But if you have a yen for Egyptian decor, there's another place in Atlanta you can find it.

A Fabulous place.

In 1922 when Howard Carter discovered the tomb of King Tut, the world was fascinated, and Egyptian styles and decor became an exotic craze.

In America as in Europe, men who aspired to business success joined together in fraternal organizations to support one another. They identified with early medieval stonemasons, gathering together in mutual aid societies, and devised rituals and traditions that enhanced the ceremonial feel of their meetings. One group of New Yorkers, inspired by some Arabian-style playacting at a meeting in Europe, called their club headquarters the Ancient Arabic Order of the Nobles of the Mystic Shrine.

The idea spread to other American cities, and as the groups grew, they needed larger and more elaborate meeting halls, which were often called Temples, enhancing the mystical and ceremonial nature of the club.

In Atlanta, the Shriners called themselves the Yaarab Temple. They bought a parcel of land on Peachtree Street, and in 1927 comissioned architects Marye, Alger and Vinour to build a temple. Naturally, the decor was to be Moorish in style, with Egyptian details inspired by the discovery of King Tut's tomb.

Unfortunately, as construction began and the economy worsened, the Shriners realized they were woefully underfunded. They made a deal with movie mogul William Fox, who was looking to establish his chain of theatres in the southeast. If he would help them complete the building, he could lease the auditorium to show movies.

The building included an auditorium intended both for movies and live shows, grand ballroom, several meeting rooms, and offices for the Shriners.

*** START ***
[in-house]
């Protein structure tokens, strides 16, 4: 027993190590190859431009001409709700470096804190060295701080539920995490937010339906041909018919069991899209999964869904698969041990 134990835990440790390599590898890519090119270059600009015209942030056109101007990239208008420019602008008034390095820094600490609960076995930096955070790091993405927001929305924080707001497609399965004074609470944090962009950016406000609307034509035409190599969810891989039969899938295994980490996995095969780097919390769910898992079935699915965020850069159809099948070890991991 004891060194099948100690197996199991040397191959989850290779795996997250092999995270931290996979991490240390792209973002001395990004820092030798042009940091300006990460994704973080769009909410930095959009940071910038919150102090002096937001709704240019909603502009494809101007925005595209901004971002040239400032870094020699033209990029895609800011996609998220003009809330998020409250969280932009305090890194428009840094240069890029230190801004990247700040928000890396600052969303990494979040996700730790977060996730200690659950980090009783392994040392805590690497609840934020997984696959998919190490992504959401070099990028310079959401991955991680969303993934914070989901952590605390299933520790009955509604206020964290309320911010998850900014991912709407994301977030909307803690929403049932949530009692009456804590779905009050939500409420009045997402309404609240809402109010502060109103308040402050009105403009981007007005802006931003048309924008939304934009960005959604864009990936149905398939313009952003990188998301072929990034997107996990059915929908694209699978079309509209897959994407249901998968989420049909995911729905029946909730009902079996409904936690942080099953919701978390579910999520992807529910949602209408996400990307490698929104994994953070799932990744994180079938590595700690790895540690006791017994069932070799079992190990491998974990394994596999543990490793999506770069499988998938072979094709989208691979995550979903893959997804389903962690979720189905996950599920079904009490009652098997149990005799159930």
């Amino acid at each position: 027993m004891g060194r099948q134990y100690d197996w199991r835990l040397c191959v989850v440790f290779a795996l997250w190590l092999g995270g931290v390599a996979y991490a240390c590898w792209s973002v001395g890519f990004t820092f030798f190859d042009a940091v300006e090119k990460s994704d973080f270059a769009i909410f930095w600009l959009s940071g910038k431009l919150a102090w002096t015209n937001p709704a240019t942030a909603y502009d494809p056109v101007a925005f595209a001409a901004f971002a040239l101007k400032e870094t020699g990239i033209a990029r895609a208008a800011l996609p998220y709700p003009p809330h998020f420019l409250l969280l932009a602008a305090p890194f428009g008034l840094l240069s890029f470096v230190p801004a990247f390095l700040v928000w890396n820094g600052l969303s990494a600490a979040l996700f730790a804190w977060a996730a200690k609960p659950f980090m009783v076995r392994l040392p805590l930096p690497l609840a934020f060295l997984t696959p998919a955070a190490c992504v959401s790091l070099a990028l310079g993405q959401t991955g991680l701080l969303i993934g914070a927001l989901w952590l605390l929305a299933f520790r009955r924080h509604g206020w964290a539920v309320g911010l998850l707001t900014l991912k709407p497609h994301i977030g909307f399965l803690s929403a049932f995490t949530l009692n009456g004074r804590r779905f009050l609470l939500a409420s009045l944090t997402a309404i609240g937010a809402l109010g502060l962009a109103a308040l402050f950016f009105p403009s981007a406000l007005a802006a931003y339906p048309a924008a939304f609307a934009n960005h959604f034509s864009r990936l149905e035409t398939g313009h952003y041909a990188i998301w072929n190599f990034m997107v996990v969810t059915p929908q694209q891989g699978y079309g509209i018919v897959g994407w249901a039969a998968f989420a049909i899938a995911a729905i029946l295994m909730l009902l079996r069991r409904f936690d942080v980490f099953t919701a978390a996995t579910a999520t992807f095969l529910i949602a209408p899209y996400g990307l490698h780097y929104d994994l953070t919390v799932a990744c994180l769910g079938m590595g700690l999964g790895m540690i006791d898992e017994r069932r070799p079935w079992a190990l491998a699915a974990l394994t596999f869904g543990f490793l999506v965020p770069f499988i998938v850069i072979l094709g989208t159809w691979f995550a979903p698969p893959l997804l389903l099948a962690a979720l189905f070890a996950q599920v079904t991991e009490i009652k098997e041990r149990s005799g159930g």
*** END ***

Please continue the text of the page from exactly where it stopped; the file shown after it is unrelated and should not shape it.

The huge auditorium, with 4678 seats, was designed to look like an Arabian courtyard, open to a night sky, twinkling with stars, a smooth plaster ceiling lit with blue lights and projectors that played images of clouds slowly moving across it. The balcony was overhung by a giant Bedouin canopy, which was actually a device to enhance the hall's acoustics. This illusion of an open sky was a popular style of theatre architecture known as "atmospheric theatres" created by an architect named John Eberson, but by the time the Fox was built, it was widely copied.

The auditorium was also furnished with a magnificent Moller pipe organ, dubbed the "Mighty Mo," which could accompany the then-silent films with a custom soundtrack.

The ballroom mimicked the temple of Rameses II at Karnak, with soaring lotus-topped pillars and scarab beetle stele.

The second-floor ladies' room features chairs that were replicas of Tut's throne, and make-up tables with golden sphinxes.

The Fox Theatre opened on Christmas Day, 1929, just two months after the Stock Market crashed. Although at first the theatre's business suffered, it eventually became one of the best-loved and most popular places to go in Atlanta. It was known for its glamor and elegance. The usher corps wore snappy uniforms. Debutantes' balls were held in the Grand Ballroom. First run movies premiered in the vast auditorium.

The docent who guided our tour, a lovely lady in her sixties, remembered attending Saturday matinees as a child. She said it was a thrilling experience to sit in the dark watching "Abbot and Costello meet The Mummy,"

and then fearfully visit the ladies' room with its Egyptian murals and furnishings, wondering if The Mummy was lurking behind the stalls.

In the 1970's Southern Pacific Bell was poised to demolish the Fox Theatre to build a high-rise and parking lot, but the citizens of Atlanta undertook a successful campaign to save the theatre. Today it's one of the most successful entertainment venues in the country, presenting first-run films, Broadway shows, and concerts by a wide range of artists. If you happen to visit Atlanta, it's worth a visit.

People here call it the Fabulous Fox. Click on the link to visit their website, and see more.


Donna @ Party Wishes said...

What an amazing tour! Thanks again for sharing your incredible travels!

Briget said...

WOW. Fabulous post! Now I'm scheming to figure out how to get to Atlanta...

cactus petunia said...

I'm filing this one away in case I ever make it to Atlanta. What a gorgeous place!